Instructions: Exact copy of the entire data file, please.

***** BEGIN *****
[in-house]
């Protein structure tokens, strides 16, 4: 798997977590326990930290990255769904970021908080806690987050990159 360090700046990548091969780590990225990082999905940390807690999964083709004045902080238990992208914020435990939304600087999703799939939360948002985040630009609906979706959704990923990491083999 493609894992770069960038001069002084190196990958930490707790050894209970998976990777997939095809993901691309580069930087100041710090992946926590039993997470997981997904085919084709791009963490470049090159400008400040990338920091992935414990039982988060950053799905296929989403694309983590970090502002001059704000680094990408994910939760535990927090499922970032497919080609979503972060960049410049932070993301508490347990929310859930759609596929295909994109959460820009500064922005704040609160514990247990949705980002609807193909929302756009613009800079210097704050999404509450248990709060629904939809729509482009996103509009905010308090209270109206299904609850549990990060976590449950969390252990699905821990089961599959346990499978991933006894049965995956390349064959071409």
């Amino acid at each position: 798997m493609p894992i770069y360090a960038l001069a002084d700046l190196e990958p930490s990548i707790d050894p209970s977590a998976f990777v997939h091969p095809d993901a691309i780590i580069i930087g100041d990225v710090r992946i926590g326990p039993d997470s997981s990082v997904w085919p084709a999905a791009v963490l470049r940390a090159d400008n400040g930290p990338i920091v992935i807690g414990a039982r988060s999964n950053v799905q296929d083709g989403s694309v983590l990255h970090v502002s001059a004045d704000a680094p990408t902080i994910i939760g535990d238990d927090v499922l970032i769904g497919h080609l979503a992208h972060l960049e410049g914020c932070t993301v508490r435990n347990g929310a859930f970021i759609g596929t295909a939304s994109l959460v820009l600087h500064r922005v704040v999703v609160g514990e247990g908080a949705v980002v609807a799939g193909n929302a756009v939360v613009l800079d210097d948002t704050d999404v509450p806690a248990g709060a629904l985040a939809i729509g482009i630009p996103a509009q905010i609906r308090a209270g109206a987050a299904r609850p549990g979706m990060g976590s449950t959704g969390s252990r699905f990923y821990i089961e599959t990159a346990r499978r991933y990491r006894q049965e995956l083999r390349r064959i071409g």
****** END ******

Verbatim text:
[in-house]
């Protein structure tokens, strides 16, 4: 798997977590326990930290990255769904970021908080806690987050990159 360090700046990548091969780590990225990082999905940390807690999964083709004045902080238990992208914020435990939304600087999703799939939360948002985040630009609906979706959704990923990491083999 493609894992770069960038001069002084190196990958930490707790050894209970998976990777997939095809993901691309580069930087100041710090992946926590039993997470997981997904085919084709791009963490470049090159400008400040990338920091992935414990039982988060950053799905296929989403694309983590970090502002001059704000680094990408994910939760535990927090499922970032497919080609979503972060960049410049932070993301508490347990929310859930759609596929295909994109959460820009500064922005704040609160514990247990949705980002609807193909929302756009613009800079210097704050999404509450248990709060629904939809729509482009996103509009905010308090209270109206299904609850549990990060976590449950969390252990699905821990089961599959346990499978991933006894049965995956390349064959071409």
């Amino acid at each position: 798997m493609p894992i770069y360090a960038l001069a002084d700046l190196e990958p930490s990548i707790d050894p209970s977590a998976f990777v997939h091969p095809d993901a691309i780590i580069i930087g100041d990225v710090r992946i926590g326990p039993d997470s997981s990082v997904w085919p084709a999905a791009v963490l470049r940390a090159d400008n400040g930290p990338i920091v992935i807690g414990a039982r988060s999964n950053v799905q296929d083709g989403s694309v983590l990255h970090v502002s001059a004045d704000a680094p990408t902080i994910i939760g535990d238990d927090v499922l970032i769904g497919h080609l979503a992208h972060l960049e410049g914020c932070t993301v508490r435990n347990g929310a859930f970021i759609g596929t295909a939304s994109l959460v820009l600087h500064r922005v704040v999703v609160g514990e247990g908080a949705v980002v609807a799939g193909n929302a756009v939360v613009l800079d210097d948002t704050d999404v509450p806690a248990g709060a629904l985040a939809i729509g482009i630009p996103a509009q905010i609906r308090a209270g109206a987050a299904r609850p549990g979706m990060g976590s449950t959704g969390s252990r699905f990923y821990i089961e599959t990159a346990r499978r991933y990491r006894q049965e995956l083999r390349r064959i071409g």